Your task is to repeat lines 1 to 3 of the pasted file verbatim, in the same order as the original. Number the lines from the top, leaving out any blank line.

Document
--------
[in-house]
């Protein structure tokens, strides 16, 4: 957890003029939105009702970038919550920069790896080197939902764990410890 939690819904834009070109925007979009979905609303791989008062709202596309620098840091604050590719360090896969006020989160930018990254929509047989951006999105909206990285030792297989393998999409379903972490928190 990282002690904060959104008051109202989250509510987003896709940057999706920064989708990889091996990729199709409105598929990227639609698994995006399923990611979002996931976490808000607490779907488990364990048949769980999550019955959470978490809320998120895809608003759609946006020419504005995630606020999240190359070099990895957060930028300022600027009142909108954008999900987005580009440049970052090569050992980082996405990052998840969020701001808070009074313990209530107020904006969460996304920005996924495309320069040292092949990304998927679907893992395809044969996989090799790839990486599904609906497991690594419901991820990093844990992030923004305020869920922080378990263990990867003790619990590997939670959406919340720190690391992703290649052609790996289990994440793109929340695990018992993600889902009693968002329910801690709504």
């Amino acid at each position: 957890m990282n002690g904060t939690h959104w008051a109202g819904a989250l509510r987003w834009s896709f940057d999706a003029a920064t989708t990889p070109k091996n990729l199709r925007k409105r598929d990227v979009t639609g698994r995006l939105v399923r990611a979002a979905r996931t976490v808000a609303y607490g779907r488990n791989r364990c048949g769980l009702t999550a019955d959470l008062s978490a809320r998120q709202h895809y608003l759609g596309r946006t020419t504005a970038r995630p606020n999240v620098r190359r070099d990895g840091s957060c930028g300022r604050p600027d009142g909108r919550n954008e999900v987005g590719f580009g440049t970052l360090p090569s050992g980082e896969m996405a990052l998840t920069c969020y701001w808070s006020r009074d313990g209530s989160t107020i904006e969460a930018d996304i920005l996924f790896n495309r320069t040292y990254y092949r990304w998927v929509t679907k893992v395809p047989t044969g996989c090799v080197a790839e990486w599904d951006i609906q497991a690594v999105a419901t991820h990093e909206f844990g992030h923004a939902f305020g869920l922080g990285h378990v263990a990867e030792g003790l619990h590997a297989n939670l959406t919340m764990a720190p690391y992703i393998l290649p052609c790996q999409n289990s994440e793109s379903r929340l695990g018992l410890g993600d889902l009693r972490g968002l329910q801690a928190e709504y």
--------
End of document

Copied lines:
[in-house]
């Protein structure tokens, strides 16, 4: 957890003029939105009702970038919550920069790896080197939902764990410890 939690819904834009070109925007979009979905609303791989008062709202596309620098840091604050590719360090896969006020989160930018990254929509047989951006999105909206990285030792297989393998999409379903972490928190 990282002690904060959104008051109202989250509510987003896709940057999706920064989708990889091996990729199709409105598929990227639609698994995006399923990611979002996931976490808000607490779907488990364990048949769980999550019955959470978490809320998120895809608003759609946006020419504005995630606020999240190359070099990895957060930028300022600027009142909108954008999900987005580009440049970052090569050992980082996405990052998840969020701001808070009074313990209530107020904006969460996304920005996924495309320069040292092949990304998927679907893992395809044969996989090799790839990486599904609906497991690594419901991820990093844990992030923004305020869920922080378990263990990867003790619990590997939670959406919340720190690391992703290649052609790996289990994440793109929340695990018992993600889902009693968002329910801690709504």
């Amino acid at each position: 957890m990282n002690g904060t939690h959104w008051a109202g819904a989250l509510r987003w834009s896709f940057d999706a003029a920064t989708t990889p070109k091996n990729l199709r925007k409105r598929d990227v979009t639609g698994r995006l939105v399923r990611a979002a979905r996931t976490v808000a609303y607490g779907r488990n791989r364990c048949g769980l009702t999550a019955d959470l008062s978490a809320r998120q709202h895809y608003l759609g596309r946006t020419t504005a970038r995630p606020n999240v620098r190359r070099d990895g840091s957060c930028g300022r604050p600027d009142g909108r919550n954008e999900v987005g590719f580009g440049t970052l360090p090569s050992g980082e896969m996405a990052l998840t920069c969020y701001w808070s006020r009074d313990g209530s989160t107020i904006e969460a930018d996304i920005l996924f790896n495309r320069t040292y990254y092949r990304w998927v929509t679907k893992v395809p047989t044969g996989c090799v080197a790839e990486w599904d951006i609906q497991a690594v999105a419901t991820h990093e909206f844990g992030h923004a939902f305020g869920l922080g990285h378990v263990a990867e030792g003790l619990h590997a297989n939670l959406t919340m764990a720190p690391y992703i393998l290649p052609c790996q999409n289990s994440e793109s379903r929340l695990g018992l410890g993600d889902l009693r972490g968002l329910q801690a928190e709504y």